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CAN Dos and Don'ts Waterbath and Pressure Canning: Food Preservation, #1

CAN Dos and Don'ts Waterbath and Pressure Canning: Food Preservation, #1

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CAN Dos and Don'ts Waterbath and Pressure Canning: Food Preservation, #1

55 pages
31 minutes
Jan 16, 2016


Don't be a killer.
In 2015, home-canned potatoes killed one and sickened a dozen. Don't let this incident scare you away from home-canning either. There are many reasons to home-can.
Perhaps you have embarked on a sustainable self-sufficient homesteading lifestyle. You may have a healthy edible garden filled with organic produce free from chemicals and dangerous additives. You may have fished, hunted or raised chickens or rabbits for meat.
Perhaps you're a survival prepper wanting to stock up on cheap, seasonal food in preparation of a zombie apocalypse or an economic collapse.
Or perhaps you've simply found a good deal on groceries and want to stock up to save money and to help with the family budget.
Unfortunately, your abundant harvest will not last long unless it is safely preserved. In addition to drying, freezing, fermenting and pickling, canning is a good way to store your food long term. The question is how do you start? Home canning is not as straightforward as some of the other preservation methods and carries the risk of botulism contamination if not processed correctly.
Unfortunately, not all canning sources or recipes, not even your "tried and true" family recipes, can be trusted. The environment, bacterial strains and even our food itself has changed over the years. Produce has become less acidic while bacterial strains have evolved. Canning techniques that were once safe may no longer be. Home canning can be economical, healthier, tasty, nutritious and fun. Lucky ones may have fond childhood memories of the best of summer's harvest being home canned. Unfortunately, some canning recipes and methods that proliferate the internet are downright dangerous. 

~ This book does not contain recipes but contains links to SAFE researched-backed canning recipes from University Extension offices as well as the USDA ~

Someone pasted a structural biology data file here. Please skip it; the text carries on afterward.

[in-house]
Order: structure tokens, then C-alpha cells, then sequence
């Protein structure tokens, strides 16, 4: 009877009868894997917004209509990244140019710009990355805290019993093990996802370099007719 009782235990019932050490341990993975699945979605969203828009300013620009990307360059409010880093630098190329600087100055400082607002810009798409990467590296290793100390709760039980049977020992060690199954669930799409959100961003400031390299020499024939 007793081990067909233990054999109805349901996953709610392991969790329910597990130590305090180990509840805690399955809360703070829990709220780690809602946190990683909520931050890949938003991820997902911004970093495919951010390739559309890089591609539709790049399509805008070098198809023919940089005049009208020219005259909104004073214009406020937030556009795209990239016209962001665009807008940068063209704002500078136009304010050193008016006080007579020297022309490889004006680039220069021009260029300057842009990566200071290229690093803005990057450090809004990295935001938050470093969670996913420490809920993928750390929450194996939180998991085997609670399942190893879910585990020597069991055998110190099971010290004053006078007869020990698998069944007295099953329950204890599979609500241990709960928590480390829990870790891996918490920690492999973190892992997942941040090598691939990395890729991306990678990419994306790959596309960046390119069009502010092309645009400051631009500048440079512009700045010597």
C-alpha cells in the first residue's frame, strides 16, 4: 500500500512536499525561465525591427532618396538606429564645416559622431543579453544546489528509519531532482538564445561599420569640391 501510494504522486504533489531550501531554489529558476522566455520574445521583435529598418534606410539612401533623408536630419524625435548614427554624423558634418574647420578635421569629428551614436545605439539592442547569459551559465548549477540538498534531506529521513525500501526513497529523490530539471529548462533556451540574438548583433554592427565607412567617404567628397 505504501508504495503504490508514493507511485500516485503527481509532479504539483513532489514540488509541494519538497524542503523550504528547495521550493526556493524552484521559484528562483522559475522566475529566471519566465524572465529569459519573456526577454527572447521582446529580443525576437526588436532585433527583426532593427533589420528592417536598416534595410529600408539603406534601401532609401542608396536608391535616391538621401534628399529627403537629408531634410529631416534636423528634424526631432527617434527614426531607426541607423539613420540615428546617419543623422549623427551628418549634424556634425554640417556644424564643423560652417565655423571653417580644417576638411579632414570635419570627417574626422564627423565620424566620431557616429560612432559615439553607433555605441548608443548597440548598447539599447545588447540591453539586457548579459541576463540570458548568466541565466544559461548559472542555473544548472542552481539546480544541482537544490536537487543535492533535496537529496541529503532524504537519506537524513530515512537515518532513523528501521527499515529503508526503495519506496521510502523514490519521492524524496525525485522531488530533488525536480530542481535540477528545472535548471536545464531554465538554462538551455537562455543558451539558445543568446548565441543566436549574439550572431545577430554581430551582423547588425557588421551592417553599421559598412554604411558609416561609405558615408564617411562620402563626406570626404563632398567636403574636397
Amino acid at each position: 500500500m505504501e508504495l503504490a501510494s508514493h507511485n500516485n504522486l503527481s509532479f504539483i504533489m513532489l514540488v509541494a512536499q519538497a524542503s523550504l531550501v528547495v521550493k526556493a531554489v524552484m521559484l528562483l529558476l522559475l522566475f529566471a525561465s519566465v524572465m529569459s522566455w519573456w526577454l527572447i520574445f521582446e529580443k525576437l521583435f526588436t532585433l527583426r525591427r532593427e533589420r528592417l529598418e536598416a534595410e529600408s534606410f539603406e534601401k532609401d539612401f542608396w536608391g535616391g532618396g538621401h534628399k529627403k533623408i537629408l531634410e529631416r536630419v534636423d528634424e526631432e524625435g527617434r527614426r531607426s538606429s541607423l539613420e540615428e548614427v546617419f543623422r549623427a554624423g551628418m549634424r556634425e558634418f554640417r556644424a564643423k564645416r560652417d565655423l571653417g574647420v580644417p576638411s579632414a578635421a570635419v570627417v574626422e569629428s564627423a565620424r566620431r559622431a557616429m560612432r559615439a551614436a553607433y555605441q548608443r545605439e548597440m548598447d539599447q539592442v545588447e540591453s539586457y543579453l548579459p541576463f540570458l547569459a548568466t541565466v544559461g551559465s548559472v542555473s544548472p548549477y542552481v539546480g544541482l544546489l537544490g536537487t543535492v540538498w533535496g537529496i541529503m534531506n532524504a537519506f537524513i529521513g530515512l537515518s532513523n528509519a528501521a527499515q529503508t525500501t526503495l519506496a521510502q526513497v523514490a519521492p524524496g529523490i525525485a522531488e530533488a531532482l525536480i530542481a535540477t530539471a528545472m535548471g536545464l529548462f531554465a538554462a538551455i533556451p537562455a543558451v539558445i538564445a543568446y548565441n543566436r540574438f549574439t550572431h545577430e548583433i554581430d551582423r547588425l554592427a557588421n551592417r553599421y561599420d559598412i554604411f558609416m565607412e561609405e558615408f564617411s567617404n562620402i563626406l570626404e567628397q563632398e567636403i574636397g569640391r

In this book you will learn the do's and don'ts of home canning fruits, vegetables, salsas, meat, seafood and fish as recommended by the Master Food Preservers.
Discover the importance of using proper acids and salts.
Tips on how to make your canning efforts go more smoothly are also included.
Don't wait any longer! Order this book today.

Jan 16, 2016

About the author

Self-Reliance -- One Step at a Time Get free e-books at http://byjillb.com Reliance on one job. Reliance on the agri-industrial food system. Are you ready to break free, take control and to rely on yourself? With a no-nonsense style,  Jill Bong draws from her own homesteading experiences and mistakes, and writes books focusing on maximizing output with minimal input to save you time and money. Jill was born and raised in a country with one of highest population densities in the world. Dreaming of chickens and fruit trees, she left the trappings of the big city and is setting up her homestead in an American town with a population of less than 300. Jill writes under the pen name Jill b. She is an author, entrepreneur, homesteader and is the co-inventor and co-founder of Chicken Armor (http://chickenarmor.com), an affordable, low maintenance chicken saddle. She has also written over a dozen books on homesteading and self-reliance. Jill has been mentioned/quoted in various publications including The Associated Press, The New York Times, The Denver Post and ABC News. She has written for various magazines including Countryside and Small Stock Journal, Molly Green, Farm Show Magazine and Backyard Poultry Magazine. She holds an Engineering degree from an Ivy League from a previous life. At its height, her previous homestead included over 100 chickens, geese and ducks, as well as cats, a dog, bees and a donkey named Elvis. She currently learning permaculture techniques to apply to her homestead in rural Oregon. Learn more by visiting her site http://byjillb.com.